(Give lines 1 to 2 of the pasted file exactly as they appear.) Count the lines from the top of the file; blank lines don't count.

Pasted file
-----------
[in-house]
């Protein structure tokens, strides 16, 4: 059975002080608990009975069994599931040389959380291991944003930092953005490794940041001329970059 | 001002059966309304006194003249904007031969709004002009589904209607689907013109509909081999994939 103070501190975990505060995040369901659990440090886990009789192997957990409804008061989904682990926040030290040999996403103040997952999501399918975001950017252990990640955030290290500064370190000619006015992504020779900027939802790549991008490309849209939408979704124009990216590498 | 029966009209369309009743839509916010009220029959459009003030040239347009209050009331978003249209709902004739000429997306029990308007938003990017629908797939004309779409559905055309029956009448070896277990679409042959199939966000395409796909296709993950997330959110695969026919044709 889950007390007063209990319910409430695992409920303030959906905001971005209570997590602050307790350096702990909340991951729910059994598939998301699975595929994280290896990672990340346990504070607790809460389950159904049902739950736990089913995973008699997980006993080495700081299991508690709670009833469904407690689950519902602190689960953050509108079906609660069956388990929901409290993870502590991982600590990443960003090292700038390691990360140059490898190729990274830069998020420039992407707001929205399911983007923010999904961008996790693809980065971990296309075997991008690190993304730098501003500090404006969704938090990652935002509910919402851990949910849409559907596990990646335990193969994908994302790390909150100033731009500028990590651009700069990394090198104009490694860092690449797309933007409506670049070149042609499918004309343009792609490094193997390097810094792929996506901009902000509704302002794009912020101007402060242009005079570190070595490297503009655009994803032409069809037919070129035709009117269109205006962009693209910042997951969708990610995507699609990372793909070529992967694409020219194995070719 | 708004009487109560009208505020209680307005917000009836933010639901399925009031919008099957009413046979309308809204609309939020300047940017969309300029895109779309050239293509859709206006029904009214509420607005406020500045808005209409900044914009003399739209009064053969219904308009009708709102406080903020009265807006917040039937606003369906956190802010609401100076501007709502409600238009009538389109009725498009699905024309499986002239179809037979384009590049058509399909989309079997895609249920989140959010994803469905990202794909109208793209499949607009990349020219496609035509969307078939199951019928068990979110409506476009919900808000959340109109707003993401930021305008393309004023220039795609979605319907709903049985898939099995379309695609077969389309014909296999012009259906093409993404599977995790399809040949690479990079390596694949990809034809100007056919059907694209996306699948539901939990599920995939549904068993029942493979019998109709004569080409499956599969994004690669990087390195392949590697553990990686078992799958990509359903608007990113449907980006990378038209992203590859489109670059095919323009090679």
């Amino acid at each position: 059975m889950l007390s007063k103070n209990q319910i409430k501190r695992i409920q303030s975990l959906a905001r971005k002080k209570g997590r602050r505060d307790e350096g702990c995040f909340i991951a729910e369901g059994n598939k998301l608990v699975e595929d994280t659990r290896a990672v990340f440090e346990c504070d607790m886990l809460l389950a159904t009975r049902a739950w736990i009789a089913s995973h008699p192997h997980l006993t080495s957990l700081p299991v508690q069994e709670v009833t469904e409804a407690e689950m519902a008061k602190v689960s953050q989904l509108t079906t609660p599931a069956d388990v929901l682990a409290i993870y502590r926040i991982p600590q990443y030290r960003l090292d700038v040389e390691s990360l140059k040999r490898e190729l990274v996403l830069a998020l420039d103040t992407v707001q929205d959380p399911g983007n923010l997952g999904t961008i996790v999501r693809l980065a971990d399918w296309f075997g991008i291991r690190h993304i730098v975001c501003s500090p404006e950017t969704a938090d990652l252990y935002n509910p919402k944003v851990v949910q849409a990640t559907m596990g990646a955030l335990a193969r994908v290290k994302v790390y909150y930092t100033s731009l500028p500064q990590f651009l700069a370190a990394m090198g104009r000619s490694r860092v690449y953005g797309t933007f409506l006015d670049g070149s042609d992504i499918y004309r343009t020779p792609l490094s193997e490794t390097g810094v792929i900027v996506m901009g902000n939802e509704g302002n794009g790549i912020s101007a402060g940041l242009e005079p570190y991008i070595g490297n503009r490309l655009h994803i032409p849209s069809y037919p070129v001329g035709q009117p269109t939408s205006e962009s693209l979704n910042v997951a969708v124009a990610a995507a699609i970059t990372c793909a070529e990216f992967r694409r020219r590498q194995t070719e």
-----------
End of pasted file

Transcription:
[in-house]
């Protein structure tokens, strides 16, 4: 059975002080608990009975069994599931040389959380291991944003930092953005490794940041001329970059 | 001002059966309304006194003249904007031969709004002009589904209607689907013109509909081999994939 103070501190975990505060995040369901659990440090886990009789192997957990409804008061989904682990926040030290040999996403103040997952999501399918975001950017252990990640955030290290500064370190000619006015992504020779900027939802790549991008490309849209939408979704124009990216590498 | 029966009209369309009743839509916010009220029959459009003030040239347009209050009331978003249209709902004739000429997306029990308007938003990017629908797939004309779409559905055309029956009448070896277990679409042959199939966000395409796909296709993950997330959110695969026919044709 889950007390007063209990319910409430695992409920303030959906905001971005209570997590602050307790350096702990909340991951729910059994598939998301699975595929994280290896990672990340346990504070607790809460389950159904049902739950736990089913995973008699997980006993080495700081299991508690709670009833469904407690689950519902602190689960953050509108079906609660069956388990929901409290993870502590991982600590990443960003090292700038390691990360140059490898190729990274830069998020420039992407707001929205399911983007923010999904961008996790693809980065971990296309075997991008690190993304730098501003500090404006969704938090990652935002509910919402851990949910849409559907596990990646335990193969994908994302790390909150100033731009500028990590651009700069990394090198104009490694860092690449797309933007409506670049070149042609499918004309343009792609490094193997390097810094792929996506901009902000509704302002794009912020101007402060242009005079570190070595490297503009655009994803032409069809037919070129035709009117269109205006962009693209910042997951969708990610995507699609990372793909070529992967694409020219194995070719 | 708004009487109560009208505020209680307005917000009836933010639901399925009031919008099957009413046979309308809204609309939020300047940017969309300029895109779309050239293509859709206006029904009214509420607005406020500045808005209409900044914009003399739209009064053969219904308009009708709102406080903020009265807006917040039937606003369906956190802010609401100076501007709502409600238009009538389109009725498009699905024309499986002239179809037979384009590049058509399909989309079997895609249920989140959010994803469905990202794909109208793209499949607009990349020219496609035509969307078939199951019928068990979110409506476009919900808000959340109109707003993401930021305008393309004023220039795609979605319907709903049985898939099995379309695609077969389309014909296999012009259906093409993404599977995790399809040949690479990079390596694949990809034809100007056919059907694209996306699948539901939990599920995939549904068993029942493979019998109709004569080409499956599969994004690669990087390195392949590697553990990686078992799958990509359903608007990113449907980006990378038209992203590859489109670059095919323009090679």